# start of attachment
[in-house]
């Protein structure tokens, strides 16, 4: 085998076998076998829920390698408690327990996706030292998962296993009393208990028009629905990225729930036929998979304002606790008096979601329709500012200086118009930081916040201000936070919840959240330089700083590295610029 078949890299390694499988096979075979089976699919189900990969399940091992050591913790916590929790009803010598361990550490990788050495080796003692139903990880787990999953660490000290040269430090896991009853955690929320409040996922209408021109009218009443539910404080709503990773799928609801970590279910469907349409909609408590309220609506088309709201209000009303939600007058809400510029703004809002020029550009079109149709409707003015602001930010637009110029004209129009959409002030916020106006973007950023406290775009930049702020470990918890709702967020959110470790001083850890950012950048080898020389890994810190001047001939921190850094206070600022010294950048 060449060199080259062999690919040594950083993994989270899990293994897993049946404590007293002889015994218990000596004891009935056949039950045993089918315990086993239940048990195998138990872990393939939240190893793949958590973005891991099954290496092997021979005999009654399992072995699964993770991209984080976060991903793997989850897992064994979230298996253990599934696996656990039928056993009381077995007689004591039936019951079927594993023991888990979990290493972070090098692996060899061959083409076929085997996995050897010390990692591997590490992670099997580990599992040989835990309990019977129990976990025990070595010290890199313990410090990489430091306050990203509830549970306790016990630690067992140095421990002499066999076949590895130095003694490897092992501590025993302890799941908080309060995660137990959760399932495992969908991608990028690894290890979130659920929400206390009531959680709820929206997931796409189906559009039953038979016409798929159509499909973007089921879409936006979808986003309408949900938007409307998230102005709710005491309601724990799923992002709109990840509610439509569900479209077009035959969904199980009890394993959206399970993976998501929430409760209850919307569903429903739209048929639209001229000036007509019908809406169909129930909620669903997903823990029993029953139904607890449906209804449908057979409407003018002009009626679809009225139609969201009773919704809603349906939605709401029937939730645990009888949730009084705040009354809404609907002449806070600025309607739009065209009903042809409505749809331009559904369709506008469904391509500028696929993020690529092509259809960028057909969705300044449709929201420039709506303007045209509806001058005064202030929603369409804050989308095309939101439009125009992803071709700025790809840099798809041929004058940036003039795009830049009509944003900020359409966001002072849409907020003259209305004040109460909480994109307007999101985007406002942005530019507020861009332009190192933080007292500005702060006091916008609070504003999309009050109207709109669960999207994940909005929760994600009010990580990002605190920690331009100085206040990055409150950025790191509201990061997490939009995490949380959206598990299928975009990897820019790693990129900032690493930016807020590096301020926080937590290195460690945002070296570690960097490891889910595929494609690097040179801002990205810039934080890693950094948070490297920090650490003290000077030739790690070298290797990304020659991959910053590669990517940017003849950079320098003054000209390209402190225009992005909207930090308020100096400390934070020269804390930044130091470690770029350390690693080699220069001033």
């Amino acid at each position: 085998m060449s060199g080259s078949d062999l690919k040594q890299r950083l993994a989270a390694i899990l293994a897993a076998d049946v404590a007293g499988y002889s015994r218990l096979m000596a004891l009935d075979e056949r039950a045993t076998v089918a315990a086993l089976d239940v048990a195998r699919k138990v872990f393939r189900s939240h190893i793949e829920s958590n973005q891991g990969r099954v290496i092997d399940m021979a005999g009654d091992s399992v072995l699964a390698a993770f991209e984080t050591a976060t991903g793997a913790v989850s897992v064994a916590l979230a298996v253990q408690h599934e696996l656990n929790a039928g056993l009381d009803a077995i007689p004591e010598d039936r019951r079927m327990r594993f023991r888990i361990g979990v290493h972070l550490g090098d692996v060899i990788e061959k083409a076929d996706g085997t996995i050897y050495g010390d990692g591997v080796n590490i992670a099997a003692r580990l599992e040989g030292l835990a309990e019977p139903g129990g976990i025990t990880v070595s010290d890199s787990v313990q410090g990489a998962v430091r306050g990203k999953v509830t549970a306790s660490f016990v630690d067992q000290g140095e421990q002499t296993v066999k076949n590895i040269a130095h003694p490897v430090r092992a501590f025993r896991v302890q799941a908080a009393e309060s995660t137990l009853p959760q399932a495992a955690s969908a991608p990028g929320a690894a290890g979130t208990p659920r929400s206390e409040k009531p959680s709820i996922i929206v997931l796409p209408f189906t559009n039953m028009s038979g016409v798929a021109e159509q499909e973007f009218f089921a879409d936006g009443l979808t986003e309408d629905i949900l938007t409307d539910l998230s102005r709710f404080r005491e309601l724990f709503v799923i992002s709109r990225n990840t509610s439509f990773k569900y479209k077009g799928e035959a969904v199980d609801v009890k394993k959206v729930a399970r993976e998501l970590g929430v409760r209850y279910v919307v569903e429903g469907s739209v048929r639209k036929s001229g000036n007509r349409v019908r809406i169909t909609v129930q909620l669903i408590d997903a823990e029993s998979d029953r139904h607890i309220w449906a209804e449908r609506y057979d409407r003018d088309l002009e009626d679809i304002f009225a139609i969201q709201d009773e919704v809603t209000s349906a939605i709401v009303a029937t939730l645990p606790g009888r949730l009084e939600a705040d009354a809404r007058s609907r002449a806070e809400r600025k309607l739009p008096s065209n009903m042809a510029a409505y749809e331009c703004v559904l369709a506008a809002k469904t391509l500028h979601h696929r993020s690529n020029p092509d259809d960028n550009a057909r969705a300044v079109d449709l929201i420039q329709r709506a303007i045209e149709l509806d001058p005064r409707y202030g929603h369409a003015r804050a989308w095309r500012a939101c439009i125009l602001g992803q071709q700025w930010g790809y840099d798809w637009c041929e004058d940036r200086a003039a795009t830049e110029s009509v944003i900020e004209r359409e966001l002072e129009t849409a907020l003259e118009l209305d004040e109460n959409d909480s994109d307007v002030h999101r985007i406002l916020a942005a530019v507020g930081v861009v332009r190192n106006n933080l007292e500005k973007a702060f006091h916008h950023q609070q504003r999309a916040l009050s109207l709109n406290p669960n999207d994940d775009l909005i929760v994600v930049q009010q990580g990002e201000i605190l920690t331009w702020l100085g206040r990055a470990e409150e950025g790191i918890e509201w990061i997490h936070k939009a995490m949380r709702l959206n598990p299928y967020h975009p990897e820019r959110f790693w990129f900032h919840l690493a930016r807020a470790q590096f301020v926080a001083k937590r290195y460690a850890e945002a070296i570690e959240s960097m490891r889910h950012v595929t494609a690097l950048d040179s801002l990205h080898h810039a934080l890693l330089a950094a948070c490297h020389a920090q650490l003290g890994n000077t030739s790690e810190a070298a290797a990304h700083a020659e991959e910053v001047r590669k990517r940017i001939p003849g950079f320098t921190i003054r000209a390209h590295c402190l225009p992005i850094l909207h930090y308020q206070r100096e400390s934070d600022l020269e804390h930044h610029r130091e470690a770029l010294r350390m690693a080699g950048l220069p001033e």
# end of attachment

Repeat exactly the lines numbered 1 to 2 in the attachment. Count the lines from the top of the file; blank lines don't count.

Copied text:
[in-house]
């Protein structure tokens, strides 16, 4: 085998076998076998829920390698408690327990996706030292998962296993009393208990028009629905990225729930036929998979304002606790008096979601329709500012200086118009930081916040201000936070919840959240330089700083590295610029 078949890299390694499988096979075979089976699919189900990969399940091992050591913790916590929790009803010598361990550490990788050495080796003692139903990880787990999953660490000290040269430090896991009853955690929320409040996922209408021109009218009443539910404080709503990773799928609801970590279910469907349409909609408590309220609506088309709201209000009303939600007058809400510029703004809002020029550009079109149709409707003015602001930010637009110029004209129009959409002030916020106006973007950023406290775009930049702020470990918890709702967020959110470790001083850890950012950048080898020389890994810190001047001939921190850094206070600022010294950048 060449060199080259062999690919040594950083993994989270899990293994897993049946404590007293002889015994218990000596004891009935056949039950045993089918315990086993239940048990195998138990872990393939939240190893793949958590973005891991099954290496092997021979005999009654399992072995699964993770991209984080976060991903793997989850897992064994979230298996253990599934696996656990039928056993009381077995007689004591039936019951079927594993023991888990979990290493972070090098692996060899061959083409076929085997996995050897010390990692591997590490992670099997580990599992040989835990309990019977129990976990025990070595010290890199313990410090990489430091306050990203509830549970306790016990630690067992140095421990002499066999076949590895130095003694490897092992501590025993302890799941908080309060995660137990959760399932495992969908991608990028690894290890979130659920929400206390009531959680709820929206997931796409189906559009039953038979016409798929159509499909973007089921879409936006979808986003309408949900938007409307998230102005709710005491309601724990799923992002709109990840509610439509569900479209077009035959969904199980009890394993959206399970993976998501929430409760209850919307569903429903739209048929639209001229000036007509019908809406169909129930909620669903997903823990029993029953139904607890449906209804449908057979409407003018002009009626679809009225139609969201009773919704809603349906939605709401029937939730645990009888949730009084705040009354809404609907002449806070600025309607739009065209009903042809409505749809331009559904369709506008469904391509500028696929993020690529092509259809960028057909969705300044449709929201420039709506303007045209509806001058005064202030929603369409804050989308095309939101439009125009992803071709700025790809840099798809041929004058940036003039795009830049009509944003900020359409966001002072849409907020003259209305004040109460909480994109307007999101985007406002942005530019507020861009332009190192933080007292500005702060006091916008609070504003999309009050109207709109669960999207994940909005929760994600009010990580990002605190920690331009100085206040990055409150950025790191509201990061997490939009995490949380959206598990299928975009990897820019790693990129900032690493930016807020590096301020926080937590290195460690945002070296570690960097490891889910595929494609690097040179801002990205810039934080890693950094948070490297920090650490003290000077030739790690070298290797990304020659991959910053590669990517940017003849950079320098003054000209390209402190225009992005909207930090308020100096400390934070020269804390930044130091470690770029350390690693080699220069001033």